For Montclair Local

Writing had been a dream of Juanita Gaskin’s for years. 

“I don’t want to waste another minute,” the Montclair resident said. 

Gaskin, a photographer who has owned her own company since 2003, recently self-published her debut collection of poetry, “Renaissance Dreams, Life’s Journey Through Poetry.” 

She said she’s not interested in sales figures. She just wants her readers to find her message uplifting.

“If people read my work and their hope is restored, that’s all I need,” she said.

Gaskin joined the writing group at the Montclair Public Library a few years ago. She said the members were “encouraging and motivating, and that kept me going.”

“I hope that ‘Renaissance Dreams’ inspires,” she said. “Everyone should follow their dreams, no matter how long it takes.”

Gaskin, who grew up in Harlem, was about 10 years old when she realized she wanted to write. She began with snippets of poetry and imaginings. But when she was young, her family moved around a lot, and those early writings were lost.

It was disappointing, she said.

“At one point, I lost my confidence and I stopped writing,” Gaskin said. “Then, in my late teens and early 20s, I began to write again.”

She contemplated publishing her poetry for more than 40 years. Then, last year, something inside her compelled her to finally move ahead with it. 

“It took a while. There was some time in between my decision to publish the book and the actual publication. Eventually, everything came together,” she said.

Gaskin, who is turning 75 this year, decided it was finally time to make her dream a reality.

Tragedy struck her family 30 years ago, when they lived in Far Rockaway, New York. Her son was shot when he was 20 years old, and his spinal cord was severed, leaving him with quadriplegia. Now Gaskin, as the head of her household, cares for him.

Her book includes poems about her depression. Writing, she said, helps her cope. 

“Writing brings clarity and courage,” she said. 

In a publicity announcement for the book, she said the title “Renaissance Dreams” itself “refers to the rebirth of passions delayed and of hope to come.”

“I walked through dark times and managed to walk into the light,” she said. “It becomes a battle with the self, when you reach for a goal with no one there to help you through or cheer you forward. You wonder whether you have the strength to keep fighting. But you must believe in yourself. It takes a positive mind to get you where you truly belong.”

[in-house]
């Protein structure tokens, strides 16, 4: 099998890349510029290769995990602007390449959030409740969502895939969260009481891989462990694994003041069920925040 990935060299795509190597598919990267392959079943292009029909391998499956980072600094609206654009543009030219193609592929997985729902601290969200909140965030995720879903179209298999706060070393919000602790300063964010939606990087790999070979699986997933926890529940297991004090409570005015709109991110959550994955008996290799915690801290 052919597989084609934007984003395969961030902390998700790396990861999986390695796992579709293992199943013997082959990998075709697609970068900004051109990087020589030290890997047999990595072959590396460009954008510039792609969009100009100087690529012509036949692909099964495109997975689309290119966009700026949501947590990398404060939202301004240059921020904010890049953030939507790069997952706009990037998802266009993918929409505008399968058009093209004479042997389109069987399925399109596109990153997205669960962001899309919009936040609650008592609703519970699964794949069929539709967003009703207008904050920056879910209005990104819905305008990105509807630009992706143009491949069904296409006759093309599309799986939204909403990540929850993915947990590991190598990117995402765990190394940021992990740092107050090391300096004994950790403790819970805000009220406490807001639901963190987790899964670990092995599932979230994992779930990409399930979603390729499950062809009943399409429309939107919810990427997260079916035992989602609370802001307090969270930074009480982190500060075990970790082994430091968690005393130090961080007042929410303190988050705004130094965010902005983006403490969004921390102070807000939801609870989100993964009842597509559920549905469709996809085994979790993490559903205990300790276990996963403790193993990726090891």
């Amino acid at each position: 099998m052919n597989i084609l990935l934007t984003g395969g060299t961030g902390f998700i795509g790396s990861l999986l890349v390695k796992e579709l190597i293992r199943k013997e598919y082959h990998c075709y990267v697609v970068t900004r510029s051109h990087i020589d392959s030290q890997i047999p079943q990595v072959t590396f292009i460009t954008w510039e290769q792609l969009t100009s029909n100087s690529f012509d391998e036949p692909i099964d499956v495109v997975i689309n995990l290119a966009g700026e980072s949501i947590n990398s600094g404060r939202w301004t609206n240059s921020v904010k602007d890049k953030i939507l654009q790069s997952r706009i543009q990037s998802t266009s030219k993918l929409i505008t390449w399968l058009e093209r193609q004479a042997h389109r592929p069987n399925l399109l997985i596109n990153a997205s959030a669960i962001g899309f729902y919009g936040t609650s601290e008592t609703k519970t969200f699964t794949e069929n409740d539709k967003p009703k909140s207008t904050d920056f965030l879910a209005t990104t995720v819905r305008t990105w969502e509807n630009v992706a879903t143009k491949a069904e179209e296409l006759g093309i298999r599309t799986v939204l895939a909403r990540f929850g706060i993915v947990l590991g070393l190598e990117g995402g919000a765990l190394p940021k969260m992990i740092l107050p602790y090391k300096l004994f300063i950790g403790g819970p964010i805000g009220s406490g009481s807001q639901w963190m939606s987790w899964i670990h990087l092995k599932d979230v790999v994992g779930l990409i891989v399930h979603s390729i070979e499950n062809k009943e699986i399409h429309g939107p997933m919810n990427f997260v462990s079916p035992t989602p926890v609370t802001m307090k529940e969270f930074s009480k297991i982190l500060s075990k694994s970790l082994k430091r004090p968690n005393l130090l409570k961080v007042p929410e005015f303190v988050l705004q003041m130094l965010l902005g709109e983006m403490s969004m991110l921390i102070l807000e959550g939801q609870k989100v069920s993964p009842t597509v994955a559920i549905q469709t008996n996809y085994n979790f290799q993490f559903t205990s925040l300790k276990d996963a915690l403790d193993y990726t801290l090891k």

Writing isn’t the only goal to which Gaskin returned. She’d attended the Fashion Institute of Technology, majoring in advertising and communications, but didn’t finish. In her 50s, she returned to school, at Montclair State University, and earned her degree.

There is a photo of the Eiffel Tower on the cover of the book. What is the French connection?

Some of Gaskin’s favorite authors and poets relocated to France during the 20th century, and she longed to follow in their footsteps.

“James Baldwin, who was born and raised in Harlem, immigrated to France in 1948,” Gaskin said. “Langston Hughes, who was an important part of the Harlem Renaissance, first lived and worked in Paris in the 1920s.”

Twenty years ago, Gaskin attended a music conference in the south of France.  As someone who had never traveled and had never been out of the United States, she said, her stay in the country was an inspiration.

“As soon as I retired, I returned to France in search of Richard Wright,” she said. That is to say she searched for him figuratively; Wright, the author of “Native Son,” moved to Paris from Chicago in 1946. 

“I made a pilgrimage to his home. When I went to his house I felt connected to him,” Gaskin said. “Wright was inspired by the freedom he experienced during daily life in Paris. I felt the same way.”

A few years ago, when she decided to leave New York and relocate to the suburbs, a friend suggested she move to Montclair.

“She brought me to Montclair and I saw [what would become] my house,” Gaskin said. “I moved with my family two years ago.”

She said she loves living in Montclair. “It’s friendly, green and quiet. Everything is nearby and convenient,” she said. “It’s a perfect place for us.”

Gaskin’s literary heroes — Wright, Baldwin and Hughes — were each as notable for their insights into issues of racial and social justice as they were for the eloquence of their writing. 

Does she have any advice for members of the younger generation, who are living through America’s historic reckoning with justice and inequality? 

“I tell my children and grandchildren to read and to know and to understand our history,” Gaskin said. “We keep talking about it. We are in the midst of change.”

“These are not new challenges,” she said. “Remember when Rodney King said, ‘Why can’t we all just get along?’ We all have families, we all have jobs, and we all have difficulties. Let’s keep the conversation going. Let’s keep working for peace and justice.”

Gaskin believes that working hard to achieve your dream, even if it takes a lifetime, is the key to fulfillment. 

“Hold on to your dream. Keep working on it. Don’t let fear get in the way. “I started my own company despite fear. I never would have traveled if I let fear stop me,” she said. “I would never have published my book if I listened to fear.”

“Renaissance Dreams” is available on Amazon and via